A patient who has never used a topical steroid is quite likely to be misinformed, or poorly educated about their scarring alpecia. On average. Of course, there are exceptions. Yes. But we are talking averages here. A patients who has used this supplement or that supplement in hopes it will help their scarring alopecia or done this cosmetic non sense or that cosmetic non sense but has never used a topical steroid is all too common.
The purpose of this article is to help patients and physicians recognize the clues of being off track with treating scarring alopecia – and this is certainly one of them.
CLUE 7: The patient has never had any blood tests after your diagnosis.
Many scarring alopecias are diseases of the immune system of the body. Yes, it’s true many just have effects in the scalp (and the rest of the patient is perfectly healthy. But not all. We know that many scarring alopecias are associated with an increased chance of having blood test abnormalities – including thyroid abnormalities and low vitamin D. If a patient has not had blood tests since their diagnosis, they need them. Plain and simple. The basic tests are CBC (blood counts), TSH (thyroid studies) and ferritin (iron storage) and 25 hydroxyvitmain D (vitamin D status). Yes, other tests might be needed too – but these are the four basics that everyone needs. If a patient has never had blood tests, they are not quite on track yet.
CLUE 8: The patient has not seen a dermatologist to date about the hair loss.
This one often prompts some to take offence, but it should not. Many physicians treat hair loss and do a great job. Many hair transplant surgeons treat hair loss and do a great job. Many endocrinologists treat hair loss and do a great job. Many trichologists treat hair loss and do a great job. But most scarring alopecias are best handled by dermatologist.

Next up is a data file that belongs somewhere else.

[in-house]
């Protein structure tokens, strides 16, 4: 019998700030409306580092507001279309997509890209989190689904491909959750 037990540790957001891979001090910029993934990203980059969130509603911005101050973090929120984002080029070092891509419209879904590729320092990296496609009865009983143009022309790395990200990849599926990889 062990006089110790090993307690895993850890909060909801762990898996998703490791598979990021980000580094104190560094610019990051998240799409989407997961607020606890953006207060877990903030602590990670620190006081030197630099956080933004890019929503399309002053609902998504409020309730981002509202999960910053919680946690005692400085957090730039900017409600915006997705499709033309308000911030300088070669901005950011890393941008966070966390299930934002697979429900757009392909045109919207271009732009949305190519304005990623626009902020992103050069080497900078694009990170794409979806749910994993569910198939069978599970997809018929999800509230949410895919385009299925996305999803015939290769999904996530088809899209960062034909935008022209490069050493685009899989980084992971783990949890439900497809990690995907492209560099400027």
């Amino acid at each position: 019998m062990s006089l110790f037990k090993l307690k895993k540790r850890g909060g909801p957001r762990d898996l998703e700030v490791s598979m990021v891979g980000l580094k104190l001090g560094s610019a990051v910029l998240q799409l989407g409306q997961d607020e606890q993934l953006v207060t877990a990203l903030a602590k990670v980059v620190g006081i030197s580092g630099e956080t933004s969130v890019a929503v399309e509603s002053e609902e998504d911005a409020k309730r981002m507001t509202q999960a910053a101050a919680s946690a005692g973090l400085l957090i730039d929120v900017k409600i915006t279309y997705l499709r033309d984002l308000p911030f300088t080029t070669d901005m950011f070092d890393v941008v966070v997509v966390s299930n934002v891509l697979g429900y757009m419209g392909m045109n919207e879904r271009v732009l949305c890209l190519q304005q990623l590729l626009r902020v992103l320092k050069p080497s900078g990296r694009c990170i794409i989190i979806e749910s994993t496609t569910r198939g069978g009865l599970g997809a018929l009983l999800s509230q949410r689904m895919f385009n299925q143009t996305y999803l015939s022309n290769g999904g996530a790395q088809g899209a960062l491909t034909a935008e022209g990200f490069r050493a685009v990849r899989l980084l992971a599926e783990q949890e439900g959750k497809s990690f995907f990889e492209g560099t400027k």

A hair transplant surgeon, general practioner, endocrinologist and trichologist are not equipped with the tools to fully battle this group of diseases. A hair transplant surgeon does not usually prescribe systemic medications. For example, it’s rare that a hair transplant surgeon prescribes hydroxychloroquine, mycophenolate, cyclosporine, isotretinoin, clindamycin, rifampin. Are these really needed sometimes? They most certainly are.
A hair transplant surgeon treats hair loss with surgery and surgery is never ever an option in the early stages of scarring alopecia. An endocrinologist may have great strategies for some cases of female pattern androgenetic alopecia and may offer minoxidil, spironolactone and other systemic hormonal based options. But no, most endocrinologists don’t prescribe systemic medications for scarring alopecia and do not have the experience to monitor these systemic medications in the setting of scarring alopecia.
I’ll leave this topic now, but it’s one I feel strongly about. The only physician group with advanced skills to battle scarring alopecias are dermatologists. The exception of course would be physicians with advanced training in the field of hair loss dermatology. It’s simple. Yes, this concept rubs some the wrong way. But it shoud not. Patients are confused with available treatments. Bold statements are needed to help patients. And my primary concern is to help patients. The vast majority of patients with scarring alopecias are best treated by a dermatologist.